Chrome: Google's Cross-Platform Platform - InformationWeek

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Government // Enterprise Architecture
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12/9/2009
12:45 PM
Serdar Yegulalp
Serdar Yegulalp
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Chrome: Google's Cross-Platform Platform

No one ought to be surprised by the notion that Chrome is Google's big cross-platform play -- a way to get their app-delivery system running everywhere. It's not just a way to soften people up for the arrival of Chrome OS, either.

No one ought to be surprised by the notion that Chrome is Google's big cross-platform play -- a way to get their app-delivery system running everywhere. It's not just a way to soften people up for the arrival of Chrome OS, either.

In fact, I could probably run out of space enumerating all of the things Google probably wants from Chrome, and who their intended markets are for each goal. For the end user, they're producing a fast, stable, safe browser -- one which many professional colleagues and close friends of mine have already adopted as their default. (I'm still a Firefox guy, personally.) For the web developer, it's a consistent way to deliver web apps -- more so than, say, Firefox, because it's soon to be launched as its own standalone OS. And for open source lovers, it's an open source project -- albeit one with some concessions to Google's corporate side. (Better something than nothing, right?)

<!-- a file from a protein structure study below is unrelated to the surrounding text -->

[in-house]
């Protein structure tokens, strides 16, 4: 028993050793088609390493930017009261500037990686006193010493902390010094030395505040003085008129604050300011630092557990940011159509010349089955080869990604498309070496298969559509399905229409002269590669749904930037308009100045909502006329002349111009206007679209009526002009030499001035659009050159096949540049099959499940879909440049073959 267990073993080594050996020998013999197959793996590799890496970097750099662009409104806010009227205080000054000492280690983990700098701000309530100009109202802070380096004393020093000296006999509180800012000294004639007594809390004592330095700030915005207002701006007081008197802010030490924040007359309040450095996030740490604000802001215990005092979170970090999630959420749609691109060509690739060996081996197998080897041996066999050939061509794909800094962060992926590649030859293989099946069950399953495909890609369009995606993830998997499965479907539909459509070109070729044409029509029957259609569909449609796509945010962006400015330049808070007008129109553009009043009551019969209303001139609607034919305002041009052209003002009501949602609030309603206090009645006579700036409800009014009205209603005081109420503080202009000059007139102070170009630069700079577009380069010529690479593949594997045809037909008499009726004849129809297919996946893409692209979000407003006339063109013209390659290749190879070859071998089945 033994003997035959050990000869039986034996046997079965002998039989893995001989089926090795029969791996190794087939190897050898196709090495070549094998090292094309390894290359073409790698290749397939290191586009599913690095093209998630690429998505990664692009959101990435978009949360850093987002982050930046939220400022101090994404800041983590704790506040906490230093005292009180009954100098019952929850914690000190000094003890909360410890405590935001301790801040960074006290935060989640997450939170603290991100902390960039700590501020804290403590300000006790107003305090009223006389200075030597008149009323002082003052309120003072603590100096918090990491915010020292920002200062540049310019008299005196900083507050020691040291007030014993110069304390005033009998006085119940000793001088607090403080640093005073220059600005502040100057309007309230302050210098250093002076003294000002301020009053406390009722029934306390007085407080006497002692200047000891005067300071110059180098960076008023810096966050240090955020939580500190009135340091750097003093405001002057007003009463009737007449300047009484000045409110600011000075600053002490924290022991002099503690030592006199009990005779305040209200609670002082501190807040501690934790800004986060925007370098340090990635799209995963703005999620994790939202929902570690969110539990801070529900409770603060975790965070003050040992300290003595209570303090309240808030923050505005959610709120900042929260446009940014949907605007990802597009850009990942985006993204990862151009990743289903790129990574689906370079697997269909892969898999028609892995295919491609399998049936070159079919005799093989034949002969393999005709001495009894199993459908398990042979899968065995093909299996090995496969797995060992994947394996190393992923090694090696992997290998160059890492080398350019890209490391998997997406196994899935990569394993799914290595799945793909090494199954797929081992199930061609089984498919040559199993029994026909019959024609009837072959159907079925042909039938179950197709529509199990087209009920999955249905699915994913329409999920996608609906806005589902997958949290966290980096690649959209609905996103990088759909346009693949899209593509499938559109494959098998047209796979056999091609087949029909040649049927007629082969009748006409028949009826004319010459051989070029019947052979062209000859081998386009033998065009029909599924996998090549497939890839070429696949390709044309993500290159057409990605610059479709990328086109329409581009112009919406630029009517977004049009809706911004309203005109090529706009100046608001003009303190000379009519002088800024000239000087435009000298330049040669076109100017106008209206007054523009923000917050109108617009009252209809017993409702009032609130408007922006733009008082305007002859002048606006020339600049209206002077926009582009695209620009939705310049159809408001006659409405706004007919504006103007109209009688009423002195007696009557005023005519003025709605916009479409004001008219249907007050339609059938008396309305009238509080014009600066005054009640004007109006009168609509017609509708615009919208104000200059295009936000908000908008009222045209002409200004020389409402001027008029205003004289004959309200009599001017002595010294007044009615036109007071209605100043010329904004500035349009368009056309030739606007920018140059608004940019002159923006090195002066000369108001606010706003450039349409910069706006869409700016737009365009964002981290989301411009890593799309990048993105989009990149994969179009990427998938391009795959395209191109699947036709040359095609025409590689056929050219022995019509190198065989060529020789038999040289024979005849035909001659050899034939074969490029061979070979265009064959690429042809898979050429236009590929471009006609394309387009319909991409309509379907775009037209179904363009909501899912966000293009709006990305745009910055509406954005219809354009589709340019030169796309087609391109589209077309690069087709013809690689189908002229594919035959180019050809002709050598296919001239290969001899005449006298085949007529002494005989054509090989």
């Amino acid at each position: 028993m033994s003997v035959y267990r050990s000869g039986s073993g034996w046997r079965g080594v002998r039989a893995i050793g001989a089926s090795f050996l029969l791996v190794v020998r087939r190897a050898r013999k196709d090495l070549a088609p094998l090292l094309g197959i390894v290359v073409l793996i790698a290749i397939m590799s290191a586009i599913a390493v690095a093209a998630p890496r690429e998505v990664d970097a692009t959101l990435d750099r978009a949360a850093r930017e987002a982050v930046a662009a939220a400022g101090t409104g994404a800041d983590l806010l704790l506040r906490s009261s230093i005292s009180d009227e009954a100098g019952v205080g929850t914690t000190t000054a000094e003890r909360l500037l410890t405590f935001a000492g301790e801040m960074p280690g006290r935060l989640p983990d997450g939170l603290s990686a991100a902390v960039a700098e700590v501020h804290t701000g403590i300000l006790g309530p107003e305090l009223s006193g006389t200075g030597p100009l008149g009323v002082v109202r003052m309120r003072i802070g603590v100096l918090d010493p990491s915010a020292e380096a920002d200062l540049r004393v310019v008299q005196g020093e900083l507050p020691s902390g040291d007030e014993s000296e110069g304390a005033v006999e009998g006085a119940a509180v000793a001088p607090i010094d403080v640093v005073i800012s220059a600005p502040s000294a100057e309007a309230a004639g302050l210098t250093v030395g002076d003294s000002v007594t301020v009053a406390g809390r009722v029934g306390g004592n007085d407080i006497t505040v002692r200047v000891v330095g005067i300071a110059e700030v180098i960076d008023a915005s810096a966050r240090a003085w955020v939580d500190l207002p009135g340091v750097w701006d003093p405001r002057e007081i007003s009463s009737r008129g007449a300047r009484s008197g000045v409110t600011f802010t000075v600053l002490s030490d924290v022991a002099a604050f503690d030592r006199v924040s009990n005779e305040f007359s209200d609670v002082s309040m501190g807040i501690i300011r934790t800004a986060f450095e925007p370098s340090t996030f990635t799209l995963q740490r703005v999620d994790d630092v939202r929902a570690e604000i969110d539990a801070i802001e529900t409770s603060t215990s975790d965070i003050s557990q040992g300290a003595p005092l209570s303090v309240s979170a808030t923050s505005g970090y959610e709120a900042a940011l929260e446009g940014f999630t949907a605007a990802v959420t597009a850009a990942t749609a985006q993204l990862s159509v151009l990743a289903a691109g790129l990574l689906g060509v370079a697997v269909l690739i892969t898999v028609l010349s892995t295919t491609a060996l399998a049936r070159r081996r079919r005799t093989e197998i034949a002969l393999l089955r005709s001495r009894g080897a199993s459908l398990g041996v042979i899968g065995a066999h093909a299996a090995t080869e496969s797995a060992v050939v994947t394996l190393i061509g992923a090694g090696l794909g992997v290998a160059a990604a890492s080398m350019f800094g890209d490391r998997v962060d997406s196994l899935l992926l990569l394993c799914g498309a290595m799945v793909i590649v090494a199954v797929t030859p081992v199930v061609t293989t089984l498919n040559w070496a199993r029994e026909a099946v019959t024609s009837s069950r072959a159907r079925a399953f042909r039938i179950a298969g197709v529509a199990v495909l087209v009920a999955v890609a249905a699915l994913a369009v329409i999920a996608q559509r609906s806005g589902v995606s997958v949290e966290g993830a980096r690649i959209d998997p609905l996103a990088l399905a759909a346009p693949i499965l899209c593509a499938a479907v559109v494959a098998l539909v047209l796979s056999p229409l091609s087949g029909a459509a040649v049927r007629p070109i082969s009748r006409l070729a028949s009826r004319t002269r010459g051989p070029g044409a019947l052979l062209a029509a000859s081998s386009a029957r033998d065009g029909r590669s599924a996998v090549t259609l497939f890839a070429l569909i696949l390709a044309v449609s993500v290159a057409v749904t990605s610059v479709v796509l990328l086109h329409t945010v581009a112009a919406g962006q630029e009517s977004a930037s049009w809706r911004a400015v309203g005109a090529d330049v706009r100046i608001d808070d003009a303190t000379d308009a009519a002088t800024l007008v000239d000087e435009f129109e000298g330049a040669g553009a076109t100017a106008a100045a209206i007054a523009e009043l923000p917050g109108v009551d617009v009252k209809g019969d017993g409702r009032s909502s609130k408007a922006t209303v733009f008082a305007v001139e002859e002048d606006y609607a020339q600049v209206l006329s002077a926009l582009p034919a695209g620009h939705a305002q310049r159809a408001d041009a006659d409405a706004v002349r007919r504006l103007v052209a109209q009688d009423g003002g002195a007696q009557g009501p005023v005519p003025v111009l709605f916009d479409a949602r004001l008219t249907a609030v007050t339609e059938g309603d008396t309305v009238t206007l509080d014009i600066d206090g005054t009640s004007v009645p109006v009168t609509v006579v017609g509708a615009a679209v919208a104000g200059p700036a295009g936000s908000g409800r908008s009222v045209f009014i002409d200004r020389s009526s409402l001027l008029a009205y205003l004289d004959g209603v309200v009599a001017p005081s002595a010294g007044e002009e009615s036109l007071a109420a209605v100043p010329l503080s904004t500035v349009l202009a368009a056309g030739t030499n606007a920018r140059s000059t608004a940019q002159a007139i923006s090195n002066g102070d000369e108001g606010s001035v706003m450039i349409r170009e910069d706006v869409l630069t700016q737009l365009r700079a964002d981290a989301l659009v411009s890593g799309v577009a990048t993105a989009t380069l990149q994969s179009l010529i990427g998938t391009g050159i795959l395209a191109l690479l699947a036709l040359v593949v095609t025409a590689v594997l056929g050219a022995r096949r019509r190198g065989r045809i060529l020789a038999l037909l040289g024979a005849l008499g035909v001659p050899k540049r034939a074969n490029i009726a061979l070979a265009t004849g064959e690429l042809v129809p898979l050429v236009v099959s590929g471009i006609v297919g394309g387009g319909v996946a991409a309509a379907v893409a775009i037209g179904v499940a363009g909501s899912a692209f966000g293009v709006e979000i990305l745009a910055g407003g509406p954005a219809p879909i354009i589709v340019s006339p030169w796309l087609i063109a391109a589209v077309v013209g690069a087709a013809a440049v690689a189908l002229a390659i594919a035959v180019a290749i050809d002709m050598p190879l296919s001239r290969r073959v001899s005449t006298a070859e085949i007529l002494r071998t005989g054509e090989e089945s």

What's remarkable is that no one of these strategies has to really take off for the others to succeed. Even if Chrome doesn't take a big bite out of the PC-level browser market, its mere presence there insures that much more competition and variety. If Chrome OS doesn't make a dent commercially, that won't affect conventional Chrome in a negative way; work on that can continue in parallel with no real loss. Ditto Chrome as open source in the abstract: it's a corporate-supported project, and the odds of such a thing surviving and thriving are far greater than a garden-variety startup project.

Google's long-term strategy, then, is a platformless platform: something that can run most anywhere, run most of what people are going to need in a given day (i.e., the Web), and expand outwards from that to create something that might even rival their existing galaxy of services. And no matter where they go, there will be something to gain.

Google can't lose. Frankly, that seems to be the way they approach everything: even if they lose, they still win by dint of having a toe in the door. Apple and Microsoft both have the same sort of audacity, although all of them exhibit it in different ways -- and Google's shaped up to be more disruptive (and not always in a good way) than either of them. Open source, for them, is just a way to make that happen -- a means to the much larger end of establishing a presence far more pervasive than the search box in the upper-right-hand corner of the browser.

Our "A New IT Manifesto" report looks at a variety of new approaches and technologies that let IT rebels take on a whole new role, enhancing their companies' competitiveness and engaging their entire organizations more intimately with customers. Download the report here (registration required).

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